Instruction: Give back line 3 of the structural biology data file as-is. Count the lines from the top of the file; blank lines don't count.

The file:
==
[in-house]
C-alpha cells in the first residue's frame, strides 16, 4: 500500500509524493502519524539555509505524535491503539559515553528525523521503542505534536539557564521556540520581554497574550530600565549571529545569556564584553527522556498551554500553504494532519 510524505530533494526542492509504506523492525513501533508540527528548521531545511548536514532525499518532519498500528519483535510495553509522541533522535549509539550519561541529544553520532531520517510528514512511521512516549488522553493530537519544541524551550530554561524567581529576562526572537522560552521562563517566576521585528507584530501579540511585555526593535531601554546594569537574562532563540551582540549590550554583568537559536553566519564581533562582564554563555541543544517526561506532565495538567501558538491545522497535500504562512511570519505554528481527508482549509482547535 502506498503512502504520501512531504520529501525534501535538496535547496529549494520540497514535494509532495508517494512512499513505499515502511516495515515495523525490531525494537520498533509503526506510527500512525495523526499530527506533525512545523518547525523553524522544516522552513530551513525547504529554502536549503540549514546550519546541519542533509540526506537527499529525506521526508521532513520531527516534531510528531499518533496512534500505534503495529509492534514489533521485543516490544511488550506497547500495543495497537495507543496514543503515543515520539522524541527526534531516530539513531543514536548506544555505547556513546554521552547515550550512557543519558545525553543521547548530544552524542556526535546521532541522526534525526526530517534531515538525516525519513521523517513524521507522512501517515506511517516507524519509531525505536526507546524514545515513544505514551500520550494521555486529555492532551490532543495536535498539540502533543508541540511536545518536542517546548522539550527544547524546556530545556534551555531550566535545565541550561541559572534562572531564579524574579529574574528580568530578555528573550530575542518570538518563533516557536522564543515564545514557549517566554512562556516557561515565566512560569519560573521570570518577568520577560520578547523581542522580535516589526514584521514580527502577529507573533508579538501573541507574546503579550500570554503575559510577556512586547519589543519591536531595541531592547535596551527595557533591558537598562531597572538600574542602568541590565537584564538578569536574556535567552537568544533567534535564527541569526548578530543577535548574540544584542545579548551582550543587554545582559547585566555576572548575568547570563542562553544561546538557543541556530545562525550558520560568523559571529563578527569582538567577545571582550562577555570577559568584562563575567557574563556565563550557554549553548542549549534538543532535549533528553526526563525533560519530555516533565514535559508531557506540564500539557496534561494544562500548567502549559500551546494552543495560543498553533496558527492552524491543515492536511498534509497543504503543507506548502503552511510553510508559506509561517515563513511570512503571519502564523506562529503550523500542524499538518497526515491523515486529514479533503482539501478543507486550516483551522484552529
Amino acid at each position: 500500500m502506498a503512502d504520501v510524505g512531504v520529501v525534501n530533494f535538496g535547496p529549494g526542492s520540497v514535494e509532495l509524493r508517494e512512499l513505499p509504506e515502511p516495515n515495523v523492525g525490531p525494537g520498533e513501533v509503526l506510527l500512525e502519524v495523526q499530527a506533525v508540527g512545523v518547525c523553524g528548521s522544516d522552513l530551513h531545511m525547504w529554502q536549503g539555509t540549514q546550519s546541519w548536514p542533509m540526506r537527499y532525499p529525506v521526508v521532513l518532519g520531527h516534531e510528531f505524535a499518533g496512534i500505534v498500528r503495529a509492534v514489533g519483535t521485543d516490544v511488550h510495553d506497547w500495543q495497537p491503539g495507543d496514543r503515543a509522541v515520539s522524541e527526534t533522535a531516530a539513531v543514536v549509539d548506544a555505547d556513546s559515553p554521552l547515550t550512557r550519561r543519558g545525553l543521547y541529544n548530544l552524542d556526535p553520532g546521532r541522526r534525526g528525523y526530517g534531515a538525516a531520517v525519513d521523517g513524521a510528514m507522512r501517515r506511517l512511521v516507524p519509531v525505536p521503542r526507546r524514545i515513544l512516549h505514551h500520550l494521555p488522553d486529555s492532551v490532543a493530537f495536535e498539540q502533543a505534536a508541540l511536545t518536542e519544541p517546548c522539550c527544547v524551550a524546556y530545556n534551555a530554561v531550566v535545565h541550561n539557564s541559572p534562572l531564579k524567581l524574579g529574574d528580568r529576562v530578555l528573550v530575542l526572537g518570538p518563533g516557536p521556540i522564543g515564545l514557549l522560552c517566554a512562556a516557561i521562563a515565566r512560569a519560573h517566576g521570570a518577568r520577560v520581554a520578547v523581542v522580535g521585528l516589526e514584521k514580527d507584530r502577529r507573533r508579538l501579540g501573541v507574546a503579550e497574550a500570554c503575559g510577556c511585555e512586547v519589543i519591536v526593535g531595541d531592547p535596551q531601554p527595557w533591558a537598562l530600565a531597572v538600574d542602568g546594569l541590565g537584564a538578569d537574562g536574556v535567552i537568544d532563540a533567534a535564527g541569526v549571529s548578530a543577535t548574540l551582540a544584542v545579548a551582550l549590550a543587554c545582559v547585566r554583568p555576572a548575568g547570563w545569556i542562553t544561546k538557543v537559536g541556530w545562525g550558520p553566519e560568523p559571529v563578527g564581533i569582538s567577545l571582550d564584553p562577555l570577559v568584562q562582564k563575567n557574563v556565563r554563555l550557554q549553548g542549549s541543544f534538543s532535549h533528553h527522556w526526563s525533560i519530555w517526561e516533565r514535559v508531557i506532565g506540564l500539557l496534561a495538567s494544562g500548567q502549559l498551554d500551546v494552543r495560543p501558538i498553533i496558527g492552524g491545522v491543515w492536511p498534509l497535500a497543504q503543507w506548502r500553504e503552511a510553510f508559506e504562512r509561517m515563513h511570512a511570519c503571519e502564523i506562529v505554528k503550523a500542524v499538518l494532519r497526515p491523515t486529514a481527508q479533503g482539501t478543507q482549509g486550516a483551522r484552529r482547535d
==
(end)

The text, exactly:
Amino acid at each position: 500500500m502506498a503512502d504520501v510524505g512531504v520529501v525534501n530533494f535538496g535547496p529549494g526542492s520540497v514535494e509532495l509524493r508517494e512512499l513505499p509504506e515502511p516495515n515495523v523492525g525490531p525494537g520498533e513501533v509503526l506510527l500512525e502519524v495523526q499530527a506533525v508540527g512545523v518547525c523553524g528548521s522544516d522552513l530551513h531545511m525547504w529554502q536549503g539555509t540549514q546550519s546541519w548536514p542533509m540526506r537527499y532525499p529525506v521526508v521532513l518532519g520531527h516534531e510528531f505524535a499518533g496512534i500505534v498500528r503495529a509492534v514489533g519483535t521485543d516490544v511488550h510495553d506497547w500495543q495497537p491503539g495507543d496514543r503515543a509522541v515520539s522524541e527526534t533522535a531516530a539513531v543514536v549509539d548506544a555505547d556513546s559515553p554521552l547515550t550512557r550519561r543519558g545525553l543521547y541529544n548530544l552524542d556526535p553520532g546521532r541522526r534525526g528525523y526530517g534531515a538525516a531520517v525519513d521523517g513524521a510528514m507522512r501517515r506511517l512511521v516507524p519509531v525505536p521503542r526507546r524514545i515513544l512516549h505514551h500520550l494521555p488522553d486529555s492532551v490532543a493530537f495536535e498539540q502533543a505534536a508541540l511536545t518536542e519544541p517546548c522539550c527544547v524551550a524546556y530545556n534551555a530554561v531550566v535545565h541550561n539557564s541559572p534562572l531564579k524567581l524574579g529574574d528580568r529576562v530578555l528573550v530575542l526572537g518570538p518563533g516557536p521556540i522564543g515564545l514557549l522560552c517566554a512562556a516557561i521562563a515565566r512560569a519560573h517566576g521570570a518577568r520577560v520581554a520578547v523581542v522580535g521585528l516589526e514584521k514580527d507584530r502577529r507573533r508579538l501579540g501573541v507574546a503579550e497574550a500570554c503575559g510577556c511585555e512586547v519589543i519591536v526593535g531595541d531592547p535596551q531601554p527595557w533591558a537598562l530600565a531597572v538600574d542602568g546594569l541590565g537584564a538578569d537574562g536574556v535567552i537568544d532563540a533567534a535564527g541569526v549571529s548578530a543577535t548574540l551582540a544584542v545579548a551582550l549590550a543587554c545582559v547585566r554583568p555576572a548575568g547570563w545569556i542562553t544561546k538557543v537559536g541556530w545562525g550558520p553566519e560568523p559571529v563578527g564581533i569582538s567577545l571582550d564584553p562577555l570577559v568584562q562582564k563575567n557574563v556565563r554563555l550557554q549553548g542549549s541543544f534538543s532535549h533528553h527522556w526526563s525533560i519530555w517526561e516533565r514535559v508531557i506532565g506540564l500539557l496534561a495538567s494544562g500548567q502549559l498551554d500551546v494552543r495560543p501558538i498553533i496558527g492552524g491545522v491543515w492536511p498534509l497535500a497543504q503543507w506548502r500553504e503552511a510553510f508559506e504562512r509561517m515563513h511570512a511570519c503571519e502564523i506562529v505554528k503550523a500542524v499538518l494532519r497526515p491523515t486529514a481527508q479533503g482539501t478543507q482549509g486550516a483551522r484552529r482547535d